Line and symbol – a kind of notation,
An additive representation.
And whaddaya say,
Like caves at Chauvet,
Drawings rooted in documentation.


About a little bit every day

The question I am most often asked about my work is ‘How long did this take to make?’  The true answer is ‘a little bit every day.’  Each drawing I make is built from an accumulation of marks, and the process of building, adding and layering marks, feels like an authentic way to make a drawing. It is like making a thing using atoms or cells or bits, small pieces gathered together to make a whole. I use drawing as a way to slow down and carefully study the world around me – to understand, process and organize information and turn thoughts into a visual object.


About American Landscapes

The drawings in American Landscapes began with an interest in creating representational works with a wide range of densities.  I was curious if I would be able to combine many representational forms into specific compositions, with the forms themselves having different levels of legibility, depending on the level of density.  Landscape drawing was immediately exciting to me for this purpose, as it afforded the chance to draw many types of plants and animals and make use of the value relationships integral to traditional landscape painting. In considering the tradition of landscape painting, the iconic paintings of the Hudson River School, in particular Thomas Cole's Oxbow were a source of inspiration.  These canvases celebrate the grandeur and bounty of the American landscape.

My homage to the Hudson River School celebrates the bounty of nature through drawing the immense variety of living organisms of the region including: mammals, birds, insects, butterflies, reptiles, amphibians, fish, crustaceans, plants, fungi and microorganisms. Using the literal geographic confines of the Hudson River Valley, I used the internet to research life forms present in that area.  The ability to draw wildlife and create landscapes completely from my own home, and using only the internet, without directly observation is also indicative of the role of technology in the current American landscape.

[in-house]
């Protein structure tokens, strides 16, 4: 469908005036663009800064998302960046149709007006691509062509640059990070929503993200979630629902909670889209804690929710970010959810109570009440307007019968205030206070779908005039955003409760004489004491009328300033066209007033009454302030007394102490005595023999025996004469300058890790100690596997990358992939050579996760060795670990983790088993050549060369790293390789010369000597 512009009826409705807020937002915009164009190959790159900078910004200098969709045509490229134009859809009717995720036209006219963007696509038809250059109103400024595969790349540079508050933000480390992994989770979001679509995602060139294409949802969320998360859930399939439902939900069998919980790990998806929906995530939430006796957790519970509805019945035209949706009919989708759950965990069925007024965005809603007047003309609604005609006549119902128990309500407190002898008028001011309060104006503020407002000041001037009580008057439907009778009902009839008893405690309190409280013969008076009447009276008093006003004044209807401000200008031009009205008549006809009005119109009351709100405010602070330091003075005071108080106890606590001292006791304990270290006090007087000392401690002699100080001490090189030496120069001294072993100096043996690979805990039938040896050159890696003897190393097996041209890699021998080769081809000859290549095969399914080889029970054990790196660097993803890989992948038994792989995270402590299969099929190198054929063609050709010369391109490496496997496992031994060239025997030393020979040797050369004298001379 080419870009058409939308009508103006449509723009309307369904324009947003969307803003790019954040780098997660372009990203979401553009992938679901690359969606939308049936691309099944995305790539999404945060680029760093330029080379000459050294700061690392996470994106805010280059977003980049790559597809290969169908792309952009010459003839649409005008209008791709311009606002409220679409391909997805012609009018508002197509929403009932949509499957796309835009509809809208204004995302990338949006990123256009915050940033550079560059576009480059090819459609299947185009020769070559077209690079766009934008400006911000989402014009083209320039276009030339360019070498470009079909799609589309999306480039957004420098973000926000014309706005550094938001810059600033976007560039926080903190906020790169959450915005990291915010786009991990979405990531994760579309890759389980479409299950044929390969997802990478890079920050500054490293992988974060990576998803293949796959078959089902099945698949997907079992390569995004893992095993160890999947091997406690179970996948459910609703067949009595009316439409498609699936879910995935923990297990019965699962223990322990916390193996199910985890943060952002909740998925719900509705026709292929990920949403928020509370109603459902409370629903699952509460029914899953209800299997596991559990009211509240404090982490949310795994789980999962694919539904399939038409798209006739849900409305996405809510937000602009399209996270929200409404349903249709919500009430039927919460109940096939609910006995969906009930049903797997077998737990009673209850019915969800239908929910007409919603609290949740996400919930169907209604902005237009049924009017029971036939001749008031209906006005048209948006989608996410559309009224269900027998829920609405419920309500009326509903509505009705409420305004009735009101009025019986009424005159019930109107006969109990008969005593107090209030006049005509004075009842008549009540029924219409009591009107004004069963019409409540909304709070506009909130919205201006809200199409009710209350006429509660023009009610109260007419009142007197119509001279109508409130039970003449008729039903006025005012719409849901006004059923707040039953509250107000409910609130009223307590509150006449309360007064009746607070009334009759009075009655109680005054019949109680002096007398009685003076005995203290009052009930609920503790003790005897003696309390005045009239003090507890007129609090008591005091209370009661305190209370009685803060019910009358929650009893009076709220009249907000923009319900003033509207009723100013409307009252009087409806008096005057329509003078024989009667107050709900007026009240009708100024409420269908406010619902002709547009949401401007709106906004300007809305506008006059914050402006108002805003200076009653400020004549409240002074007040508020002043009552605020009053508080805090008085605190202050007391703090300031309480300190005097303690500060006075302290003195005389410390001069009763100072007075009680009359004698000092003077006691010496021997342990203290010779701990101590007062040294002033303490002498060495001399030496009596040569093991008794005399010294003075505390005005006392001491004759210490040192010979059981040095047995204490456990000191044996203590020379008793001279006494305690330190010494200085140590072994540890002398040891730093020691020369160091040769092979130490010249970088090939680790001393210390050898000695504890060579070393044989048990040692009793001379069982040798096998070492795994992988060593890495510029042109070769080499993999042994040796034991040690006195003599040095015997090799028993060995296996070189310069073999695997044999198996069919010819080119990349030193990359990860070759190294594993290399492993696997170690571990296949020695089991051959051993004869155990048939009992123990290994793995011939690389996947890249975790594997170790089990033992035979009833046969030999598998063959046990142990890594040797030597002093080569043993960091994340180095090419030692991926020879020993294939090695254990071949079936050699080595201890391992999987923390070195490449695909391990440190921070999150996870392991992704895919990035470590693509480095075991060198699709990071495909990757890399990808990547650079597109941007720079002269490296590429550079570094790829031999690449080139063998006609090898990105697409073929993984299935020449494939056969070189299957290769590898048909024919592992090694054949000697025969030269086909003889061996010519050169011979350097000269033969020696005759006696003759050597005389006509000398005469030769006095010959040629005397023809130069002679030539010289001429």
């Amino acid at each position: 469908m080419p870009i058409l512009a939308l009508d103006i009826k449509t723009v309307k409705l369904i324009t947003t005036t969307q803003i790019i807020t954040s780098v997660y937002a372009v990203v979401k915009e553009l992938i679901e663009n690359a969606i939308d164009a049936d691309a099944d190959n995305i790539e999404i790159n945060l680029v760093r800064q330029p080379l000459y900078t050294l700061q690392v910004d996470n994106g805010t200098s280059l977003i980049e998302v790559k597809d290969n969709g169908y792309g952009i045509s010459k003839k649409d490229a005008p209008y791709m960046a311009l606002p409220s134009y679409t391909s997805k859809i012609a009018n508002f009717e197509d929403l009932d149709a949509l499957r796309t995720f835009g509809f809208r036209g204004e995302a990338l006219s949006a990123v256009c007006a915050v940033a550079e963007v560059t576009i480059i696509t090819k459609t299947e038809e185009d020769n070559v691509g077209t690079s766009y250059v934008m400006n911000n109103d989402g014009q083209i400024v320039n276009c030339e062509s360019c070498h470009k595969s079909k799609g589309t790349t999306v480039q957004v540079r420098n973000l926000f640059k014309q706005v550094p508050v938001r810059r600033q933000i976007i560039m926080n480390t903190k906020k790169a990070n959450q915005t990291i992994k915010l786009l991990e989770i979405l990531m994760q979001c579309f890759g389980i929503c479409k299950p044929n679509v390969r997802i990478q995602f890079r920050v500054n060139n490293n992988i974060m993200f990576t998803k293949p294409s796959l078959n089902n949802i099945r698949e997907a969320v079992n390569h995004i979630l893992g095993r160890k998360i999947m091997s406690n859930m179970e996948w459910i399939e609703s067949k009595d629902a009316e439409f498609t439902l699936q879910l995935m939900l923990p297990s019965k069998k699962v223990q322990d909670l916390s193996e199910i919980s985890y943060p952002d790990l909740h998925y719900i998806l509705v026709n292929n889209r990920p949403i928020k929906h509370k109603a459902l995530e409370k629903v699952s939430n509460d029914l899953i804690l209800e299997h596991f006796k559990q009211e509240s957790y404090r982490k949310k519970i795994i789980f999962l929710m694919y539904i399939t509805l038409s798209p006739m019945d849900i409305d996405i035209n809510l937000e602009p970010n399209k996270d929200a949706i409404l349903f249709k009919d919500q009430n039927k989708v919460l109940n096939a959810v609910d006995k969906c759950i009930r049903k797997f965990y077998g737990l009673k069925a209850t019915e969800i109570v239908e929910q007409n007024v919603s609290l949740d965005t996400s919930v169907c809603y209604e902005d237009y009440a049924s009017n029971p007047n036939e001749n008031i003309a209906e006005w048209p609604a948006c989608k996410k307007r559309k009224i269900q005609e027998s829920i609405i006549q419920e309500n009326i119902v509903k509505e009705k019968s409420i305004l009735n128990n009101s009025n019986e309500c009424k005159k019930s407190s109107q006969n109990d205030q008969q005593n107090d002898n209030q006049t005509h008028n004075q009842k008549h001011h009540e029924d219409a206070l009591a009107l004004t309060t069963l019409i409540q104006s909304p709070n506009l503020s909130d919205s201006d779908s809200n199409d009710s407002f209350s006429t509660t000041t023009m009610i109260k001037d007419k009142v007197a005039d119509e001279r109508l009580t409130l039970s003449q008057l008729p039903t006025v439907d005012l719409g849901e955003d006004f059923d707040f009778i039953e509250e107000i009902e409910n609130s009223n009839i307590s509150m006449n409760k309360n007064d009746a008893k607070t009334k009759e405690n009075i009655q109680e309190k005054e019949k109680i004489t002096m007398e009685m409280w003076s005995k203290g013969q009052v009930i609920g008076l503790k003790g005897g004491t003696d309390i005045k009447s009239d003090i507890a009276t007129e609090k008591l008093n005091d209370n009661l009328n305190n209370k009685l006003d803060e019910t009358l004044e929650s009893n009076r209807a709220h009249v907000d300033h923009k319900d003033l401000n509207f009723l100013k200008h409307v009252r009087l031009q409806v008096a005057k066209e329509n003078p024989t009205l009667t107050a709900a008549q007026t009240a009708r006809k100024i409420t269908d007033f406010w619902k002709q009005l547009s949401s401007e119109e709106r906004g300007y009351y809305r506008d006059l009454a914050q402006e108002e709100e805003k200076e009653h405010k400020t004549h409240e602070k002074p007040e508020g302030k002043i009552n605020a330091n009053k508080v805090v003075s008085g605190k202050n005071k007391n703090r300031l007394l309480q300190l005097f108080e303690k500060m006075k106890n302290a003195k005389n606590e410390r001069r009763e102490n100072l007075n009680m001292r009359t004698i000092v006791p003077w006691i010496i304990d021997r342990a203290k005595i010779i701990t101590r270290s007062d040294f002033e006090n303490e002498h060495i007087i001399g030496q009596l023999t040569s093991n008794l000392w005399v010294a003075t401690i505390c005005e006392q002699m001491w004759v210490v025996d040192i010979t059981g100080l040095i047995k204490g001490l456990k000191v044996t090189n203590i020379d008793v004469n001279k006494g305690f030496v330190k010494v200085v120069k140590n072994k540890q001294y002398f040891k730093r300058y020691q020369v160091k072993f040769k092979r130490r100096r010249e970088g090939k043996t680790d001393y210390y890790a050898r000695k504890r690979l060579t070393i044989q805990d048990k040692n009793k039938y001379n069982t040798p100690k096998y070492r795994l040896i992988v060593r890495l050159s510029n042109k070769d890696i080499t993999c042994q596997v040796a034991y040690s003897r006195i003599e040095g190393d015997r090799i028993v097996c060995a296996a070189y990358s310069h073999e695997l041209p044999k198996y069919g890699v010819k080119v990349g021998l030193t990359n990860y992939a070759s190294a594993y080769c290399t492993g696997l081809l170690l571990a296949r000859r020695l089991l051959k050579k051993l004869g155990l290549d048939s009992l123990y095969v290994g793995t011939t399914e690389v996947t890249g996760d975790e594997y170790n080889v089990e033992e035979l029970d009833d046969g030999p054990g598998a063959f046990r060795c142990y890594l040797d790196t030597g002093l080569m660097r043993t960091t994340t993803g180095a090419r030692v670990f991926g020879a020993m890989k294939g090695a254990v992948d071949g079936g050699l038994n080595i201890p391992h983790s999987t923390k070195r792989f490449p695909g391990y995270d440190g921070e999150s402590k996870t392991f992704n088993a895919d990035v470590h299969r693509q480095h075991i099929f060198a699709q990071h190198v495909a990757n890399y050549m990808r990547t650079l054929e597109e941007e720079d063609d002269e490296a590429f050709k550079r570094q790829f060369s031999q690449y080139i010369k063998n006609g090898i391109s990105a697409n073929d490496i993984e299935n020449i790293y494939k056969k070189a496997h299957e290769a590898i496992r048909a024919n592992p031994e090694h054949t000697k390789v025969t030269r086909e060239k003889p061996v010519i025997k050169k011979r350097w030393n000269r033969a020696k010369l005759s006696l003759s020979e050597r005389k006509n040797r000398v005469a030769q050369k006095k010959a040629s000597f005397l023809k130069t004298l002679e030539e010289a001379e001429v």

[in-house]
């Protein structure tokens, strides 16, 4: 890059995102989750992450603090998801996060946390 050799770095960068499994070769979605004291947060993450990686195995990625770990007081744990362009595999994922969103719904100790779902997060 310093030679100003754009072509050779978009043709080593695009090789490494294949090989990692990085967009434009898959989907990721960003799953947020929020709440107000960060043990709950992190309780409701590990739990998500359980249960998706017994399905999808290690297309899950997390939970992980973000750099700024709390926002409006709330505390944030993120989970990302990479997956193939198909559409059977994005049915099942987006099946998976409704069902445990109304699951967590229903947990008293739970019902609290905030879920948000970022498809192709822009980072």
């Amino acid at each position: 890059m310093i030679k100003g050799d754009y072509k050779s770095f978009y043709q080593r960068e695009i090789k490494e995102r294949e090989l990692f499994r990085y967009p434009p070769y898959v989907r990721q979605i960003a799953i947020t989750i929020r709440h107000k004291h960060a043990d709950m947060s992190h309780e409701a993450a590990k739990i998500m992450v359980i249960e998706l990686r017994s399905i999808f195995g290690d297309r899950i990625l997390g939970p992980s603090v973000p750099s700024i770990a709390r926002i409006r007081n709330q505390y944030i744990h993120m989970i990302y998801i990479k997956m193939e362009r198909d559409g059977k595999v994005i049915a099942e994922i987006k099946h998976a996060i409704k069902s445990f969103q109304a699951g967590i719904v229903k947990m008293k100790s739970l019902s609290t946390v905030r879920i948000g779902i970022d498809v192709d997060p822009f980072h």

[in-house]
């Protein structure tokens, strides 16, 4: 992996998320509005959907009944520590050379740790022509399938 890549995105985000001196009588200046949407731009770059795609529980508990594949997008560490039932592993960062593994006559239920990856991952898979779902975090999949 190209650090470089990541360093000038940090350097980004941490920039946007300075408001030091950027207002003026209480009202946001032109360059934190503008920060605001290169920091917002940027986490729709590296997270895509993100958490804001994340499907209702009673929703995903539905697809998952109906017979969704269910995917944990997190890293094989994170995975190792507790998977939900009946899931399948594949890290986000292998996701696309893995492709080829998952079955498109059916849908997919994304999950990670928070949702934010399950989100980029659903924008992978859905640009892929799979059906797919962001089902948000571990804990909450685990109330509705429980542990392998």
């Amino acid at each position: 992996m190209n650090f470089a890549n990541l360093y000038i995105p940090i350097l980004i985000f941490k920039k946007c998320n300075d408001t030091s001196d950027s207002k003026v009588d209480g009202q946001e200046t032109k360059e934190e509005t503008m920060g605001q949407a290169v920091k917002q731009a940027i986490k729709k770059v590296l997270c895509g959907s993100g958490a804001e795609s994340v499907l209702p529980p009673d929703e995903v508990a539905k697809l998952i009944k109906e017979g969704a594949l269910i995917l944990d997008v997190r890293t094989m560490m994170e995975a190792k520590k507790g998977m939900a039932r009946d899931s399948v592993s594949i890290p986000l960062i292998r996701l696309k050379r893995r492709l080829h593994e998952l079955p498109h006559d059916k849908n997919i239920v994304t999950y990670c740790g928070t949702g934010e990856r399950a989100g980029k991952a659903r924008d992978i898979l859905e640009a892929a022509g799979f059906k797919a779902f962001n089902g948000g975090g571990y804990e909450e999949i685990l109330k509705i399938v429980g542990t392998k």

Just a few of the many sites I used to gather research from are: the US Fish and Wildlife Service Conservation Library, the USDA Natural Resources Conservation Service, the Mid Hudson Mycological Association, NY-NJ-CT Botany Online and

I recorded over 3,000 organisms, and then used various Google image searches to create sketches from this list.  From the sketches in my sketchbook, I began creating various configurations on 300lb watercolor paper and Bristol.  Most of the configurations use Hudson River School masterworks by artists including Thomas Cole, John Frederick Kensett and Albert Bierstadt, as a sort of armature. The drawings reinterpret these master works as a landscape teeming with life, forms piling on top of each other, sometimes revealing, other times fully or partially obscuring one another.